Green Man Red Woman
Part 4. A Story in 14 parts, based on Pacific Northwest Mythology
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Dark dreams trouble her sleep again that night. She tosses and turns as images of volcanoes and wild forests and totems with strange beasts feasting on human flesh assault her from some deep recess of her psyche until finally she jerks awake in a cold sweat. She lies in bed trembling, her eyes fixed on the ceiling, observing a small spider spin its web at the edge of the ancient, painted light fixture, unwilling to close them again and risk returning to that ugly and frightening place in her dream. For a time, the only sound is her heartbeat. Then, from somewhere outside her window comes a muted tap, tap, tap, like soft shoes on pavement, only with the cadence of a four-legged beast.
She waits for the sound to pass, remembering, knowing somehow that the thing out there is something she doesn’t want to see or know about. But when it stops suddenly, she climbs from bed and creeps quietly to the window. With a shaky hand, she withdraws the curtain. The stag stands there, majestic on the rain-soaked pavement, looking straight up at her.
Panic grips her for a moment before a strange sensation takes its place, a disorienting giddiness like the night before. Her heart races as the the memory of last night's excitement returns.
“Wait,” she mouths to the stag.
She hurriedly dresses and bounds down the stairs. When she enters onto the street, the creature is up on the next block, heading once more to the west. As it arrives at the intersection with Fifth, to her amazement, the second deer, a doe, joins him from the south and the two clock up the Max line. But when she finally arrives at the rail tracks the deer are no longer in sight. She runs, hoping to catch one more glance of the beautiful creatures.
“What’s your rush, Daughter?” a voice calls to her from the sidewalk. She stops to see the same couple sitting there on the same bench. The woman grins a toothless grin. The old man has a fierce grip on his whiskey bottle.
“Surely you saw the deer run by,” she says.
“What if we did?” the man asks. “Why are you out chasing deer in the middle of the night, anyhow?”
“I don’t know,” she says, realizing she has no reason to give him. “I guess because they’re so lovely.”
“Leave the girl alone, Jack,” the woman says.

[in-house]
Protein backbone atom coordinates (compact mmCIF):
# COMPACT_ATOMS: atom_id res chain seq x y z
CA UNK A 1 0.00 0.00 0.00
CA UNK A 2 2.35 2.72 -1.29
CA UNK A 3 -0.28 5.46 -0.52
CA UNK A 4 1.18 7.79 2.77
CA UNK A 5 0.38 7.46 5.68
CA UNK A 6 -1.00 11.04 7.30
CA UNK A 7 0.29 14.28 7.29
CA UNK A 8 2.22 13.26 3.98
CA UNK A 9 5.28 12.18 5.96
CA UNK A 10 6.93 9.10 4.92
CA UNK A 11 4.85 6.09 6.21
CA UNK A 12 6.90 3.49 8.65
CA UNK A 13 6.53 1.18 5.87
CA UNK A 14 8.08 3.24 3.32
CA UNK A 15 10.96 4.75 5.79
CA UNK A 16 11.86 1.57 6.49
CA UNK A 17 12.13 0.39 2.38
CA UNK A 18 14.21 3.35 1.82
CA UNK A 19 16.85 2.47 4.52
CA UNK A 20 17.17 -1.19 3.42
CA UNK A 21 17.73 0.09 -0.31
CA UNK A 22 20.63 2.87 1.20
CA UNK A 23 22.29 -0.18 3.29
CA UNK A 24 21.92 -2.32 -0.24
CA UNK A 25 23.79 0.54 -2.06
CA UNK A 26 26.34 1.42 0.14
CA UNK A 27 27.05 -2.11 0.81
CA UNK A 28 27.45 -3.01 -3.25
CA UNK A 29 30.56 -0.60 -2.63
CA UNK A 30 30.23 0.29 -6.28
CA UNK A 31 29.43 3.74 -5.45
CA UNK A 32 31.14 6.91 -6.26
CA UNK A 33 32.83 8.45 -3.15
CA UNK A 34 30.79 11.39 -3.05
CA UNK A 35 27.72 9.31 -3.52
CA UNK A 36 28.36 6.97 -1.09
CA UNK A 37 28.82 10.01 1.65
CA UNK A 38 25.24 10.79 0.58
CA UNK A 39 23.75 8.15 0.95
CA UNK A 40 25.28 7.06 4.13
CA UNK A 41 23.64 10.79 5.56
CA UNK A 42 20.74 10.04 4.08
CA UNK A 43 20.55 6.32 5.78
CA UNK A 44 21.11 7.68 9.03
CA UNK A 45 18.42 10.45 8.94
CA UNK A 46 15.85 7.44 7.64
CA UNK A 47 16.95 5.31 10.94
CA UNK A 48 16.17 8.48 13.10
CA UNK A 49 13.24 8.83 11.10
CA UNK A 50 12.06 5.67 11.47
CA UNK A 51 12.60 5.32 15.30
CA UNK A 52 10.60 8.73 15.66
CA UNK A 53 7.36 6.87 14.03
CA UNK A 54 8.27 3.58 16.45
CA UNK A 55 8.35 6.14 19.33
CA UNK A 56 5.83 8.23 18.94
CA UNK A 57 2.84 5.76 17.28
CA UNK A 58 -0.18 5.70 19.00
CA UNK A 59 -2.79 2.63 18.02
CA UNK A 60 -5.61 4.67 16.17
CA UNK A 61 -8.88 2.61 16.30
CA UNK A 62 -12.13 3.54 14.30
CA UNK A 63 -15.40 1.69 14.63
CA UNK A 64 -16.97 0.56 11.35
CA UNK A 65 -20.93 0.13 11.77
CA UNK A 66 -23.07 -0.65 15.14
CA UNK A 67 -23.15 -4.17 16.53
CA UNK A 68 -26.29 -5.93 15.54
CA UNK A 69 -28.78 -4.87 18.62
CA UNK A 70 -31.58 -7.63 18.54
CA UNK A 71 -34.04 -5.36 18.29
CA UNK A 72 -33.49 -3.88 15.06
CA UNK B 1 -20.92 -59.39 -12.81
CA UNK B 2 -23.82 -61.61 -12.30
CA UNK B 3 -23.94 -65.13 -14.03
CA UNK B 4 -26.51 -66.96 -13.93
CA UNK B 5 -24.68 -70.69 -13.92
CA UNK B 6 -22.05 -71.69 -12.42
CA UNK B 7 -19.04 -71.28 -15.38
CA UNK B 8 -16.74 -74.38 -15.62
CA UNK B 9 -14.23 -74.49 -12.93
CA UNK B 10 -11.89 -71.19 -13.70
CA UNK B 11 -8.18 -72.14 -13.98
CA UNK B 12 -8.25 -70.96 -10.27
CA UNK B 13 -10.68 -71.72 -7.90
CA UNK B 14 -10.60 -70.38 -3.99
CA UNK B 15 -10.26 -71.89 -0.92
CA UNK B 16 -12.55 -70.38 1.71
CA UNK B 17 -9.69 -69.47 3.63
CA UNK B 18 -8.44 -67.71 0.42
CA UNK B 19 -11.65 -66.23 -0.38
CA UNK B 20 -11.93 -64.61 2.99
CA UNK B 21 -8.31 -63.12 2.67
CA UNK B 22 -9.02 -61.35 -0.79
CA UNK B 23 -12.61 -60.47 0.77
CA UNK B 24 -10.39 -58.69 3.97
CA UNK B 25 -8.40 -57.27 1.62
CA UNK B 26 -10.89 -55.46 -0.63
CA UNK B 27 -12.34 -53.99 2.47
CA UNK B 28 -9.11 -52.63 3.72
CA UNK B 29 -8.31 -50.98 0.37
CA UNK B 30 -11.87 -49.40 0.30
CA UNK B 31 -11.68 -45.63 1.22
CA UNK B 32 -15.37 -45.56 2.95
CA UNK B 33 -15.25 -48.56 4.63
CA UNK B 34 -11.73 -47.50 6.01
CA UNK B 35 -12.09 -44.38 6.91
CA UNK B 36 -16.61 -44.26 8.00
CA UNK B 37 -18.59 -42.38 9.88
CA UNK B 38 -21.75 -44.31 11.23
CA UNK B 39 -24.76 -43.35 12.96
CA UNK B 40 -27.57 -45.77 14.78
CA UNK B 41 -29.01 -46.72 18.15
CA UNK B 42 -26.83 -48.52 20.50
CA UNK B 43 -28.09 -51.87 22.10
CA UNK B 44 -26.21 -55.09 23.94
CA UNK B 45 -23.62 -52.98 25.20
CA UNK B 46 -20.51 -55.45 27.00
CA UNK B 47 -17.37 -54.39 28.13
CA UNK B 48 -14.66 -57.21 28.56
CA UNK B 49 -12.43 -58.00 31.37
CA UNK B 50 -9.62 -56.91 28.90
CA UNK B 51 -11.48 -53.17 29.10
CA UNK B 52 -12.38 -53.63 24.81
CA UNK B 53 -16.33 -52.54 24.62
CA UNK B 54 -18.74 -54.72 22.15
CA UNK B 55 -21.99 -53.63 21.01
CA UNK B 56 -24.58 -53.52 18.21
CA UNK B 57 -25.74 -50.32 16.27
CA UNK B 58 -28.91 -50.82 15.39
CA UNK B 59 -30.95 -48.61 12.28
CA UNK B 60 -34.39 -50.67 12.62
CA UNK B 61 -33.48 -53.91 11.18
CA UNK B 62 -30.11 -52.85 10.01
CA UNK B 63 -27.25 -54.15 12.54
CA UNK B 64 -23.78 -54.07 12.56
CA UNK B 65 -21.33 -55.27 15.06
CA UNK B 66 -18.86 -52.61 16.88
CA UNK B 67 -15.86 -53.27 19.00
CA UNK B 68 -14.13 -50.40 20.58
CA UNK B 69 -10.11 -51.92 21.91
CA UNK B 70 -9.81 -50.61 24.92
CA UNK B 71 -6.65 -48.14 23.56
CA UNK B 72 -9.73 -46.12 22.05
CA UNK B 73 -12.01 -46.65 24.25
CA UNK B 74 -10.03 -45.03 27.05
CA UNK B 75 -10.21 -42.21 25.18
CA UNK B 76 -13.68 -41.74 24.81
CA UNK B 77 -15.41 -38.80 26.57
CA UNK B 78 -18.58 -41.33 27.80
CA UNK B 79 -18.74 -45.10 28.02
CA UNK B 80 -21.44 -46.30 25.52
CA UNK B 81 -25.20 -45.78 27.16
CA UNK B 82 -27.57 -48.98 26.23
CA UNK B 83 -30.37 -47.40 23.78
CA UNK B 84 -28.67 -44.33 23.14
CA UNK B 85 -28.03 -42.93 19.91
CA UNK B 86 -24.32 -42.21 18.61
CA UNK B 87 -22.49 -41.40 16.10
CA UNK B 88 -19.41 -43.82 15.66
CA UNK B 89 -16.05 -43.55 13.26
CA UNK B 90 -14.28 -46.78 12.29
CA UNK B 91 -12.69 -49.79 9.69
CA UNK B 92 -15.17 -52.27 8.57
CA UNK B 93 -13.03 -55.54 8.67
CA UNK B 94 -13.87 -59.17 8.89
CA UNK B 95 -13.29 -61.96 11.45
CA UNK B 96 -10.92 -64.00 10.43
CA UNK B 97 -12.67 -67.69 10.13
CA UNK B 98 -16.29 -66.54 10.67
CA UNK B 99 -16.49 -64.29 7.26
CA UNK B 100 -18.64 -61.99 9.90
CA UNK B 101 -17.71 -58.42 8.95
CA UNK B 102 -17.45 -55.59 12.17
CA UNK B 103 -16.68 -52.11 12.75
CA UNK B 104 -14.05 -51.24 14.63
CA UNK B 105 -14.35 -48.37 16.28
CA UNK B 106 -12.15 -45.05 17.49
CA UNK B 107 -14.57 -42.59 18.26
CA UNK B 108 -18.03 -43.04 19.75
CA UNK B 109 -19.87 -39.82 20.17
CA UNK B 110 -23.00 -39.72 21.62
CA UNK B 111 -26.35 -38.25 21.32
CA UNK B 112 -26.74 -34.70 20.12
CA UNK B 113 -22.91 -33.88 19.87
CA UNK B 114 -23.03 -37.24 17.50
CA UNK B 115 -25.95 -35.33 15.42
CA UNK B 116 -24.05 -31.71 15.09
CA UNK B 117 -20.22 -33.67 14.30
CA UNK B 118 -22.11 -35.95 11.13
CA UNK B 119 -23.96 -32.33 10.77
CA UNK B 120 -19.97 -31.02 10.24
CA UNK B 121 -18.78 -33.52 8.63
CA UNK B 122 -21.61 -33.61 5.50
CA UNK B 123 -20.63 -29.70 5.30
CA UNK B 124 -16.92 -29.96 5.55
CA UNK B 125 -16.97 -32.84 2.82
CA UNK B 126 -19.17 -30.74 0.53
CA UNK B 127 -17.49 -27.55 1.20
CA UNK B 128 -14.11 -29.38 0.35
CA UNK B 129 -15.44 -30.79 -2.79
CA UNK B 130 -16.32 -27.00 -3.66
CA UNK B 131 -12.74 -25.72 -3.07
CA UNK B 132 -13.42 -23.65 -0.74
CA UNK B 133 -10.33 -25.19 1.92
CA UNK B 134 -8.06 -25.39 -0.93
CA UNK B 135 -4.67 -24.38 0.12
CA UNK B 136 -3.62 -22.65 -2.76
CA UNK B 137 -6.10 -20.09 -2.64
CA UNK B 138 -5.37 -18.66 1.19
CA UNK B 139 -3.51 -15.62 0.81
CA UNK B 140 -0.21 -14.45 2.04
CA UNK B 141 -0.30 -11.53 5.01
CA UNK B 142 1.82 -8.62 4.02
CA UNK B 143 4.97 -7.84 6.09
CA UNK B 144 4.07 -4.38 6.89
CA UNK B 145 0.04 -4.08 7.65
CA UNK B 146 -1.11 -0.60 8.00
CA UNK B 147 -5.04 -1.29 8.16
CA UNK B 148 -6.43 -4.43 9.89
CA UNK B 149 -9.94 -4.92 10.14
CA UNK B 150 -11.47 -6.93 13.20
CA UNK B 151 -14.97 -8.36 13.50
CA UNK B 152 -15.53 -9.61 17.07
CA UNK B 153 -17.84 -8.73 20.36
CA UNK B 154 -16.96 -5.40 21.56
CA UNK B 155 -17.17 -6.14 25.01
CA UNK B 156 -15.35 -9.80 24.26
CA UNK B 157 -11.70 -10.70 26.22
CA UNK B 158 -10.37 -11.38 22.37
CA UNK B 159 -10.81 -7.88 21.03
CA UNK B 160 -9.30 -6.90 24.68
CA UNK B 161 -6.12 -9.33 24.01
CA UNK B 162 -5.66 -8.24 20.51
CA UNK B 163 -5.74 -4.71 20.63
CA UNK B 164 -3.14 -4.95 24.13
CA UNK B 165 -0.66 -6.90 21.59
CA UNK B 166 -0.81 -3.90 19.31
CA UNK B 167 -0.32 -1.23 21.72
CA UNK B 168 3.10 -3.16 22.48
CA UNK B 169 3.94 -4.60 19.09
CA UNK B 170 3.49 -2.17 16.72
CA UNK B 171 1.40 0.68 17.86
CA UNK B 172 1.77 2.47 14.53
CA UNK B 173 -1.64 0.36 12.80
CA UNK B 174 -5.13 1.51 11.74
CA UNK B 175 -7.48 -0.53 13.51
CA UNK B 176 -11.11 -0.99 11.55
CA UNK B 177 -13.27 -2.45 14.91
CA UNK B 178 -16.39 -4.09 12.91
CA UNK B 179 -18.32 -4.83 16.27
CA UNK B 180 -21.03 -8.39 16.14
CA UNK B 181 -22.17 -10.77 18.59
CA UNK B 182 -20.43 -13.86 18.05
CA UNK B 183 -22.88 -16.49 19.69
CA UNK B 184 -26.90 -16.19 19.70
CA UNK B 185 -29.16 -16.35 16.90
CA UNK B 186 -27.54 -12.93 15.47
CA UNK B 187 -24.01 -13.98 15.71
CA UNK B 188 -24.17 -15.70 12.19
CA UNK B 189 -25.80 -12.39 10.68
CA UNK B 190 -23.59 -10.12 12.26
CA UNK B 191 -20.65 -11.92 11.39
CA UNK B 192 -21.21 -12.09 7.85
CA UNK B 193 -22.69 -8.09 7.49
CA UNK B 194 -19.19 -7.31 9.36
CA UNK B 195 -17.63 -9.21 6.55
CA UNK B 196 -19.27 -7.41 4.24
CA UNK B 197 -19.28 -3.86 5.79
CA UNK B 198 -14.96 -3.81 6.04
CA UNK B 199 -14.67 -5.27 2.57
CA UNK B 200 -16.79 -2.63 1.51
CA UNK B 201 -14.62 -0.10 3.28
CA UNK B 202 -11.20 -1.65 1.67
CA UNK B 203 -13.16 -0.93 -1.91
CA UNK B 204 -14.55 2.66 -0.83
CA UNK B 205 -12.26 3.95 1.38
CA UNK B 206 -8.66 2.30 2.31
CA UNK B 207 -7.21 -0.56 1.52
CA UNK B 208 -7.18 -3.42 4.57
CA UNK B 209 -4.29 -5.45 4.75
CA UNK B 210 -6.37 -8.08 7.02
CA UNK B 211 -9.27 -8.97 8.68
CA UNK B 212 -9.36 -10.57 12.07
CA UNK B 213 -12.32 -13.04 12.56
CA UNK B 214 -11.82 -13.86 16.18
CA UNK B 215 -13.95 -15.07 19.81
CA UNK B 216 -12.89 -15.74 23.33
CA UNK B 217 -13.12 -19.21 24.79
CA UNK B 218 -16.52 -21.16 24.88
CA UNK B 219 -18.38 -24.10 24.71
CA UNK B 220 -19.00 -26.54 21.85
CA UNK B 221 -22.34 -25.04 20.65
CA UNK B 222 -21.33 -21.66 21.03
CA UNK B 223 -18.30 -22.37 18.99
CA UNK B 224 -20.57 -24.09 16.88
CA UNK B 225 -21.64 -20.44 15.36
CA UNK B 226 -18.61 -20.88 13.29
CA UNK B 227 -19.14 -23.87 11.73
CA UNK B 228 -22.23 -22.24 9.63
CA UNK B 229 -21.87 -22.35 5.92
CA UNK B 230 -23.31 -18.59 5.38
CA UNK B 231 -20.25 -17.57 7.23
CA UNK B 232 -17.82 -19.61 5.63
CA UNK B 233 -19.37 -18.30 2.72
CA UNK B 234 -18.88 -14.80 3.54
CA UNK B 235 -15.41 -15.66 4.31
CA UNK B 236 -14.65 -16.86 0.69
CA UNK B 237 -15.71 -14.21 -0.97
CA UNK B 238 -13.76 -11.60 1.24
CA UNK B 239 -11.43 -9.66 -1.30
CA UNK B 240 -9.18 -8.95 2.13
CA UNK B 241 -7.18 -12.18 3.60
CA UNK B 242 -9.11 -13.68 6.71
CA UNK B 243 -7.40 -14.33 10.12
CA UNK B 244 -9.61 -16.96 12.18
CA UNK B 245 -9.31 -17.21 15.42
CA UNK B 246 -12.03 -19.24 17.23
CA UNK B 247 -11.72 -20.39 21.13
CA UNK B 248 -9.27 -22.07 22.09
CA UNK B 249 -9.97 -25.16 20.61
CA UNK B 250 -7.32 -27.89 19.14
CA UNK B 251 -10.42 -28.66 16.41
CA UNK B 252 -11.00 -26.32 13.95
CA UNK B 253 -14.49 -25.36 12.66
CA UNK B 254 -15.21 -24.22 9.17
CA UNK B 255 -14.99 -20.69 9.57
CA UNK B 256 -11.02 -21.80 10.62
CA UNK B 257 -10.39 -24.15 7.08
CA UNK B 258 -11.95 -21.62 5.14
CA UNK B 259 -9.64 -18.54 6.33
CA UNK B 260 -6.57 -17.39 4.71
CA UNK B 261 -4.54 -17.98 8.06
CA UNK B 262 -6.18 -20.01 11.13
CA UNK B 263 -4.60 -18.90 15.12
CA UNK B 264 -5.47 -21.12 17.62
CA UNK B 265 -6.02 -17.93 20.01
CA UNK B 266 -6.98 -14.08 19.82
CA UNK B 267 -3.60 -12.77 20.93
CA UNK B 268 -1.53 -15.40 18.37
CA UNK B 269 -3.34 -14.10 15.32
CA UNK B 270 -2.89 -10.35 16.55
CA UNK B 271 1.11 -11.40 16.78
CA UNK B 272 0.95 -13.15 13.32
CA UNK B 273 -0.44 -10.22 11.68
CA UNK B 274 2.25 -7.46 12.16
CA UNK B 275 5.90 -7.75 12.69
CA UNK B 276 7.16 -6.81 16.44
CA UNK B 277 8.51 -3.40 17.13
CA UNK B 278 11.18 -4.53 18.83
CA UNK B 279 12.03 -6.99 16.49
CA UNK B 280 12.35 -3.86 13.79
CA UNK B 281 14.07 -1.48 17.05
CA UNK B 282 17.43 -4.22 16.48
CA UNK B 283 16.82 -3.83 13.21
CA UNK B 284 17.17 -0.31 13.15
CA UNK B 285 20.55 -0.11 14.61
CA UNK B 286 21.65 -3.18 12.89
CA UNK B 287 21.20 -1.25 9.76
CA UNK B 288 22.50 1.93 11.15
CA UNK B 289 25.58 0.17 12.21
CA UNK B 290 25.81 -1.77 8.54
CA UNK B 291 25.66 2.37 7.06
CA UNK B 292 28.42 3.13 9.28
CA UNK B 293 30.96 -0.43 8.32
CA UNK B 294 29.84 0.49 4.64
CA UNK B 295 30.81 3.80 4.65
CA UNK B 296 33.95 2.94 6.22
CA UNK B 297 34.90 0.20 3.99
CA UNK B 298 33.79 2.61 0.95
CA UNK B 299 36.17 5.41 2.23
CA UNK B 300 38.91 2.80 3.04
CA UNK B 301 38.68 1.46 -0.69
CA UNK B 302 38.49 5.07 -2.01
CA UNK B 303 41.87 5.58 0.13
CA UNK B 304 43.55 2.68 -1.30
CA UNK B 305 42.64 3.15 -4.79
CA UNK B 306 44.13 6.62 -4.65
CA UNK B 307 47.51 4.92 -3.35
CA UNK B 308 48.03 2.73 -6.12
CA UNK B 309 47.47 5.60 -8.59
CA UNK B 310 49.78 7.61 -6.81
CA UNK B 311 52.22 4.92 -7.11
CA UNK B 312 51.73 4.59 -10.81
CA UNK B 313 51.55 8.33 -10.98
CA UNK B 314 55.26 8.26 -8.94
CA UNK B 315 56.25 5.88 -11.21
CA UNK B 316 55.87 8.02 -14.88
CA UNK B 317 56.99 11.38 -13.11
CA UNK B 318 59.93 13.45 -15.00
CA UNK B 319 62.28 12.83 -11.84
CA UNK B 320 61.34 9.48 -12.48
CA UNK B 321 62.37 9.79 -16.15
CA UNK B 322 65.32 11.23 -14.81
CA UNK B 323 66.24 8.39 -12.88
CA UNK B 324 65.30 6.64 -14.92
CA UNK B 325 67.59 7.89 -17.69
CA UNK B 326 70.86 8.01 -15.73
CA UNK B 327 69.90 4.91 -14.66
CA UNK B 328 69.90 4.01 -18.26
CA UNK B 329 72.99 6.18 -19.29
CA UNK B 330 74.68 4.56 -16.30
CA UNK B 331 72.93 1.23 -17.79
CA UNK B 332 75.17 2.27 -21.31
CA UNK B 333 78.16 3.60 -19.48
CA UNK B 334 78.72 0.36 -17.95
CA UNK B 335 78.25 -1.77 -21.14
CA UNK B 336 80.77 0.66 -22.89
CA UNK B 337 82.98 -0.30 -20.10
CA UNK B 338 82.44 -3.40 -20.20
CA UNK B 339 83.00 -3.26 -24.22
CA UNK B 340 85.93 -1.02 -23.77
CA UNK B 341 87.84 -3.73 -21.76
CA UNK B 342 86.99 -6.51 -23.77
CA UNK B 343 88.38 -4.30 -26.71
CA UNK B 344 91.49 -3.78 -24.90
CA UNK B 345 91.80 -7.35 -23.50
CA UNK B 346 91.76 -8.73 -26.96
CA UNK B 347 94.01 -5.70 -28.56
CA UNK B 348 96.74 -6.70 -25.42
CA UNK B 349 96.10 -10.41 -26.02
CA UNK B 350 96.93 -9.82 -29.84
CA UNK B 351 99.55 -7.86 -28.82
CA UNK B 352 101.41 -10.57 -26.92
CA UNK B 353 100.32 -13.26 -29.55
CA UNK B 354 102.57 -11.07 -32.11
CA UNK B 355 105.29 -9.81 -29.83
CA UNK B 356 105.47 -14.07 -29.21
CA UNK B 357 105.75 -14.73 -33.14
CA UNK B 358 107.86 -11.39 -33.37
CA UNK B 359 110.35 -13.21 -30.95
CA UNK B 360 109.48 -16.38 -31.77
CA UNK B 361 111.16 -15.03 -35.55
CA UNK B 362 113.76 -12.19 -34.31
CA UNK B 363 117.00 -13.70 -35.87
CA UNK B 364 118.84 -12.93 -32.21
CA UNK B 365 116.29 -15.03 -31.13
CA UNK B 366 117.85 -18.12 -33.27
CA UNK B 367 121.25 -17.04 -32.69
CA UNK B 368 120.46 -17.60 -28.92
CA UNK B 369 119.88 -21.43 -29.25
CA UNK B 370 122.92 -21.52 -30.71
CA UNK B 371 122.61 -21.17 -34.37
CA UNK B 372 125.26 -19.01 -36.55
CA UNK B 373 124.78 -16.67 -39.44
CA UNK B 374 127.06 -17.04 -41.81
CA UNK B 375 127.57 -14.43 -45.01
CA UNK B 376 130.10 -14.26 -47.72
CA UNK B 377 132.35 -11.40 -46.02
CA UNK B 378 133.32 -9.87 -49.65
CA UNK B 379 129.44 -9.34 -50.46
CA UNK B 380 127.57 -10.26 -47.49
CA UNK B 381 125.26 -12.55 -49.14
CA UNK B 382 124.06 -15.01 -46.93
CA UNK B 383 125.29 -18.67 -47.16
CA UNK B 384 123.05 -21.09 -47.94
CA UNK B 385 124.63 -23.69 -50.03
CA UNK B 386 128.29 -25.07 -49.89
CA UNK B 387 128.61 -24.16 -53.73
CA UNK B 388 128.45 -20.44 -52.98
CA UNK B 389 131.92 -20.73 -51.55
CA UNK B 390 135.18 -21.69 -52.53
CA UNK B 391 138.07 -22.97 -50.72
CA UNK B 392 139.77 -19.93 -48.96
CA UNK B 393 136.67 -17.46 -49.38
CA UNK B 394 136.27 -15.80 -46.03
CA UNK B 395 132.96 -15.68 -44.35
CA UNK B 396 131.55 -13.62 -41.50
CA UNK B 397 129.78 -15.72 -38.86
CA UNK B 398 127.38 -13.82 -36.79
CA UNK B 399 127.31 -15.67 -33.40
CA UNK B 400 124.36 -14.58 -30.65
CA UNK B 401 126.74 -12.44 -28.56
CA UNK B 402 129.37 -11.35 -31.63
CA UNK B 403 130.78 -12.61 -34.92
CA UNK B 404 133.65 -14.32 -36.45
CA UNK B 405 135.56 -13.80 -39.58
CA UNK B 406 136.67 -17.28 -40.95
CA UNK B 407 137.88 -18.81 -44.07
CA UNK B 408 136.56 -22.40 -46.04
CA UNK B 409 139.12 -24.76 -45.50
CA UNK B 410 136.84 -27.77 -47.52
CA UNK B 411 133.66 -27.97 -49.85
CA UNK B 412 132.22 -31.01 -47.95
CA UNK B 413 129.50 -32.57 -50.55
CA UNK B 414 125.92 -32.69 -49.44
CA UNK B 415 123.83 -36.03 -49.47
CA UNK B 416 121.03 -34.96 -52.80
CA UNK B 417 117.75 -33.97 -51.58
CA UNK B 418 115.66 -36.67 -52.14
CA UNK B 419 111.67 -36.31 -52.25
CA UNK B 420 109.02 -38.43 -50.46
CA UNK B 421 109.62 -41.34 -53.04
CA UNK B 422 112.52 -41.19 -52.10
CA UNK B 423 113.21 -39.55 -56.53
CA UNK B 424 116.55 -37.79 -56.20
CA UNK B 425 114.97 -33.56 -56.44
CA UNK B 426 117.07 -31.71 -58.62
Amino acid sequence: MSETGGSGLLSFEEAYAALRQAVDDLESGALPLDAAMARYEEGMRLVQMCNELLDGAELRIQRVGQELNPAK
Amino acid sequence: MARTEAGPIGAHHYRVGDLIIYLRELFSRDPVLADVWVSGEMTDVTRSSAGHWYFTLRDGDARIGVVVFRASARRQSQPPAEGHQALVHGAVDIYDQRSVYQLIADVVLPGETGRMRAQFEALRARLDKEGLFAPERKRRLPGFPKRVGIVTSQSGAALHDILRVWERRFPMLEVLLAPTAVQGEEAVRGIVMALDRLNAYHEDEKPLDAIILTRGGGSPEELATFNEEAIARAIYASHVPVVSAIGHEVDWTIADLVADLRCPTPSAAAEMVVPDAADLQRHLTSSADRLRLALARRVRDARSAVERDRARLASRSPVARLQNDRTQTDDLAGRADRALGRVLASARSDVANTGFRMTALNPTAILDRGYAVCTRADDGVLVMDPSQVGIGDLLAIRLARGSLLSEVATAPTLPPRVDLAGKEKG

“And what are you doing out here in the middle of the night?” Cherise says, feeling cheeky and rude.
His eyes continue to bore down on her, but he doesn’t speak.
“We have a little disagreement,” says the woman.
“Do you two fight over everything?”
“Just the important stuff,” the man says and takes a long drink.
“Like why the fuck there’s a monument to this reprobate over there across the street?” The woman spits on the ground as though trying to rid herself of a bad taste.
Across the street Cherise sees a large concrete pedestal with a of small statue on top. She’s noticed it before, but never paid it any mind. She nods to the old woman and raises her eyebrows. “So, what’s it say?”
“Go on over and read it. We’d like your opinion.”
“I personally don’t give a fuck about her opinion,” the old man says.
His curmudgeonry is the nudge Cherise needs to push her across the street. The statue, a miniature stag, gives her a chill. On the side of the monument, in relief, a bearded face stares back at her. It has horns. “The Green Man of Portland,” it says, followed by some silly story. To call it contrived would have been an understatement.
“He looks like you,” she calls back across the street. “But it’s all kind of silly, isn’t it?”
The old woman laughs. “You pegged Green Jack Doyle alright.” She guffawed, nearly doubling over.
“Sure, laugh while you can,” says Jack, “but you’ll never be rid o’ me. I’m part of you now, darlin’.”
“You don’t belong here, silly man. You belong on the other side of the blue ocean with your damned pixies and fairies. They shoulda built a monument to a fine native person, like Pahto, for instance.”
“So, where are all your old boyfriends, Lou? Who’s here for you, now? Jack Doyle, that’s who.”
“You’re only here for yourself, you miserable old paleface. You’re not half the man my Pahto was.” The old woman, Lou, is turning bright red and Cherise decides it’s time to take her leave. She’s about to excuse herself when Lou coughs and pats the bench, an invitation to join them.
“Come sit by your old mother, child.”
Lou looks nothing like Cherise’s mother. But then who knows what her real birth mother looks like? She probably resembles Lou. Cherise crosses the street and sits down beside Lou, trying her best not to sit too close, afraid that something might rub off the crusty old woman.
“Pass your daughter the whiskey, old man,” Lou says.
Cherise takes the fifth from old Jack, who grumbles as he passes it along, and she raises the bottle to her lips. Just as the warming liquid begins its long slide down, she thinks: maybe I shouldn’t have done that.
For the next episode of our novelette go to Part Five.